I would say the most annoying part about automobile ownership is the buying and selling process. Unless, of course, you own a British automobile, in which case the most annoying part is trying to keep water out of the passenger compartment.

We all know about annoying car sellers: people who advertise that a car is “perfect,” when in fact there’s a rip in the driver’s seat large enough to fit a regulation volleyball. People who advertise that a car has “no mechanical problems,” when in reality the climate control is broken and the only item providing interior heat is the warm glow of the check engine light. People who are trying to sell a 1990s Jaguar, and they neglect to mention that the trunk collects more annual rainfall than greater Tulsa.

But today, I’ve decided to provide my commentary on the opposite part of the car buying and selling process: annoying buyers.

For those of you who have never dealt with an annoying buyer, please allow me to provide you with some insight on how they operate. The primary thing they do, I think, is they get too obsessed with the vehicle’s condition.

Now, it’s one thing to obsess over a vehicle’s condition when you’re buying a luxury car for $60,000, or an exotic sports car, or a vintage car whose value lies in the fact that there is original 1960s air in the original 1960s tires and the car has an original 1960s radio, and original 1960s seats, and an original 1960s steering column that will impale you if you crash into anything more substantial than a throw pillow. But it’s an entirely different thing to obsess over a vehicle’s condition when you are buying a car on Craigslist for $3,500.


Here’s what these people do. They see a Craigslist ad for a car that costs $3,500. The ad has a few pictures and a good description, noting that the car has some issues, and the air conditioning doesn’t work, and there are a few dents, and it will need new brake pads sometime in the next year. This is when the Annoying Car Buyer pounces.

“How many dents are there?” the Annoying Car Buyer asks. “Do you have all the service records? Can you provide a clean Carfax report? Do the windows work? Does the parking brake work? Has the car ever been in an accident? Is there a sunroof? Does the sunroof work? Can you send me a 4-minute video of the sunroof operation from inside, outside, and from nine feet away with trance music playing in the background? Does the stereo work? Including ALL the buttons? And every radio station? Even the classic rock station from the next town over that sometimes comes in fuzzy?”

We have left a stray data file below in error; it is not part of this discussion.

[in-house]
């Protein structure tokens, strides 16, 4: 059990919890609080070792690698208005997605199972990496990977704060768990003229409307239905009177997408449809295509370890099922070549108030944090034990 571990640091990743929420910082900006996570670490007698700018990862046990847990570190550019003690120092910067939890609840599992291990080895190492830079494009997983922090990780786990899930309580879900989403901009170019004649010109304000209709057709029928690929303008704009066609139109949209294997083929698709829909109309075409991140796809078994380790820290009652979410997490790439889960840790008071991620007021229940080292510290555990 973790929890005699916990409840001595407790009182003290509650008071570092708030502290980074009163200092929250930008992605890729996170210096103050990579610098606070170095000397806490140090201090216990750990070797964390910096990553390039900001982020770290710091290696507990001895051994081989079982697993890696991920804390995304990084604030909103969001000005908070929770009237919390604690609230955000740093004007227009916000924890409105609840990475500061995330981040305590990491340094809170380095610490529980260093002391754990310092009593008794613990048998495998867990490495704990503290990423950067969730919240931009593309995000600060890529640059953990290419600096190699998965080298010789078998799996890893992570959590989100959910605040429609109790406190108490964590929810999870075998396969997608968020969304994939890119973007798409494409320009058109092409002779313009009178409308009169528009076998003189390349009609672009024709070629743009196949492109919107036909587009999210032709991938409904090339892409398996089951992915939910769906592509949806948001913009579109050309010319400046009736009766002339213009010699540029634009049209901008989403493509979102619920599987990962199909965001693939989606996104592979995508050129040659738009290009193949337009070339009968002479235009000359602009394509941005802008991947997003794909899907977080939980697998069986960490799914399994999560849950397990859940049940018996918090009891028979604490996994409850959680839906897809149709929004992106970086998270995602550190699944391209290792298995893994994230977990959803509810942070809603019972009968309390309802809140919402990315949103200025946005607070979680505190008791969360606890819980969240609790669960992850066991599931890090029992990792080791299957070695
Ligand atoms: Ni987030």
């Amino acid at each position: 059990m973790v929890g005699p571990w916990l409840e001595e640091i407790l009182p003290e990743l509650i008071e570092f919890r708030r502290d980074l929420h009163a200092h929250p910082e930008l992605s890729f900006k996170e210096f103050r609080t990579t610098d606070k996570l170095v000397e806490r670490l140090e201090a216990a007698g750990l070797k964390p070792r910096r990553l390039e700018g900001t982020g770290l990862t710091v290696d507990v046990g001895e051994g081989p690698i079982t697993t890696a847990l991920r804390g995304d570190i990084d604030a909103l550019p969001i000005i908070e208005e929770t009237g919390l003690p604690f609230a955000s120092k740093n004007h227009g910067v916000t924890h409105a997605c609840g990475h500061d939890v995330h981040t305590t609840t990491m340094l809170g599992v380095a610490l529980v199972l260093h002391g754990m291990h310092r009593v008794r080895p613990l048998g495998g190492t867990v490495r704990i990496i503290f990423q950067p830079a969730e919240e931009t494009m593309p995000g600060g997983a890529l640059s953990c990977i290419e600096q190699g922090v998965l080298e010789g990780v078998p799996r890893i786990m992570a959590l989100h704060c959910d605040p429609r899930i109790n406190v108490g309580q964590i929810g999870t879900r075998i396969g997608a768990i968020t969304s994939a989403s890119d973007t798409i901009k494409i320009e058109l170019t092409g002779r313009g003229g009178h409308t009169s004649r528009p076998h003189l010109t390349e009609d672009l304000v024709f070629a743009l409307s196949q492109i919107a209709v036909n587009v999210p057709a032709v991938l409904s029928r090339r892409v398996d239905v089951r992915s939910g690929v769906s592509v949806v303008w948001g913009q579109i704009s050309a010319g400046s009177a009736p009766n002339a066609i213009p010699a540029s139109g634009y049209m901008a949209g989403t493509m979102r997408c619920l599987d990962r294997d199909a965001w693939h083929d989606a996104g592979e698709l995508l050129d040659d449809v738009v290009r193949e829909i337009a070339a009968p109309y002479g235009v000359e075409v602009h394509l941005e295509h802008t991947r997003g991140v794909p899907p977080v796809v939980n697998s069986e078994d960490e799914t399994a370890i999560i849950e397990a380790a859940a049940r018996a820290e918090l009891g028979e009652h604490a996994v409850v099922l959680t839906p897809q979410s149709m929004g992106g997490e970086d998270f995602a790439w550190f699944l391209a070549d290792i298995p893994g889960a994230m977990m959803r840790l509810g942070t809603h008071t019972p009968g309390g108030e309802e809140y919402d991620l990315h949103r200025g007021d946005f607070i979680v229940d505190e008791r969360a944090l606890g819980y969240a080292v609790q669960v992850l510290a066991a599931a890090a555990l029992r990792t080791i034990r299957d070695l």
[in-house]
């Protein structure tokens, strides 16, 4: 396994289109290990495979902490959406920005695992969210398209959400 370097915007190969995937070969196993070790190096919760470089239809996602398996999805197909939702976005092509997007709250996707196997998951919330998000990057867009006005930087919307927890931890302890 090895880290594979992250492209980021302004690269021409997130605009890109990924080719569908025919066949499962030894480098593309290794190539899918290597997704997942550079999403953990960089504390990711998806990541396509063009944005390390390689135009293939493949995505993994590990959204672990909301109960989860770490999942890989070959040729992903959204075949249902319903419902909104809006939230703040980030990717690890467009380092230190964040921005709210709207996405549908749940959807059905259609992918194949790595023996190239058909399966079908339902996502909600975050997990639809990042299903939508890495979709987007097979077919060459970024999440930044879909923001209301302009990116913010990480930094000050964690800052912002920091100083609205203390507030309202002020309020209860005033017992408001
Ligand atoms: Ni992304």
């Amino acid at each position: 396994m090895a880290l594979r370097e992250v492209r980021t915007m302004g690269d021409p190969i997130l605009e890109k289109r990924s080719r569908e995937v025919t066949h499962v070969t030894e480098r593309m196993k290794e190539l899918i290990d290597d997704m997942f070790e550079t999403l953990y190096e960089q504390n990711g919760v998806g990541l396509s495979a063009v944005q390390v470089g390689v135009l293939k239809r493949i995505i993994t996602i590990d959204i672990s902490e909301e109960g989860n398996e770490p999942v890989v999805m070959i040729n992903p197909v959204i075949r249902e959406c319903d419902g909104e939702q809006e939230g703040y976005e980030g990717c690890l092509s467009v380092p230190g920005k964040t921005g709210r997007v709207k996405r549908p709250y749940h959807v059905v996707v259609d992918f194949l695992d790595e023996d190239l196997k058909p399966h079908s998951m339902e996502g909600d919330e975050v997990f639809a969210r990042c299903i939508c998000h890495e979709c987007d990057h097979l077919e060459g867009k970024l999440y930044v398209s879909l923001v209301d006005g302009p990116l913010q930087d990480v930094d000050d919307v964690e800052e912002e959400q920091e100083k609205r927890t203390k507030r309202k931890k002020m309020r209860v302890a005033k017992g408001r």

The annoying thing about all these questions is the fact that each one can be answered in the exact same way: You are buying a $3,500 car on Craigslist.


Here’s the thing: when you’re buying a cheap car on Craigslist, not everything is going to work. Not everything is going to look good. Not everything is going to be new, or be recently replaced, or be high quality. The car may not last long. If you’re searching for a $3,500 car on Craigslist and you even think of asking whether the seller uses premium fuel, you are probably in the wrong market segment.

Of course, this isn’t the only way the Annoying Car Buyer can present itself. (The Annoying Car Buyer does not deserve personal pronouns.) The Annoying Car Buyer can also rear its ugly head when it comes time for payment. “Just give me another week, man,” it might say. “I’m about to get my paycheck.” Or my personal favorite: after asking dozens of questions, and requesting multiple photographs, and taking a test drive, and negotiating a deal, and getting the car up on a lift to check for problems, the famous line… “OK, I just gotta sell my other car first.”

Although I’m sure there are many other ways you can experience the Annoying Car Buyer, I want to leave a little room here to discuss the solution to the problem. And that solution is… the word “no.”


Yes, ladies and gentlemen: you tell this person “no.”

Here’s the problem: when we’re selling things, we’re conditioned to be as helpful and as generous with our time as possible in order to make a sale. You want the car gone? You have to put up with the crap.

But when you start dealing with certain people trying to buy certain cars in a certain way, there may be a time when you have to just tell them: I’m sorry, I don’t think this car is for you. The guy from Craigslist who says he’ll buy your 1997 Chevy Cavalier for $1,800, but only if you put on new tires? I’m sorry, I don’t think this car is for you. The guy who’s been telling you that he’ll have the money in “just one more week” for the last two months? I’m sorry, I don’t think this car is for you. The guy who wants you to call up previous dealerships where you serviced your 2001 Ford Focus, in order to track down service records? I’m sorry, I don’t think this car is for you.


Yes, I know: telling someone you won’t sell them a car goes against everything we’ve ever learned about selling anything. But saying no the Annoying Car Buyer is satisfying; it’s cathartic; it’s exhilarating. And it’s something you should consider doing if you encounter the Annoying Car Buyer in the wild.

Unless, of course, you’re selling a mid-1990s Jaguar with water in the trunk. Then you should say yes to everything. Including: Will you take one dollar for this car?

@DougDeMuro is the author of Plays With Cars, which his mother says is “fairly decent.” He worked as a manager for Porsche Cars North America before quitting to become a writer.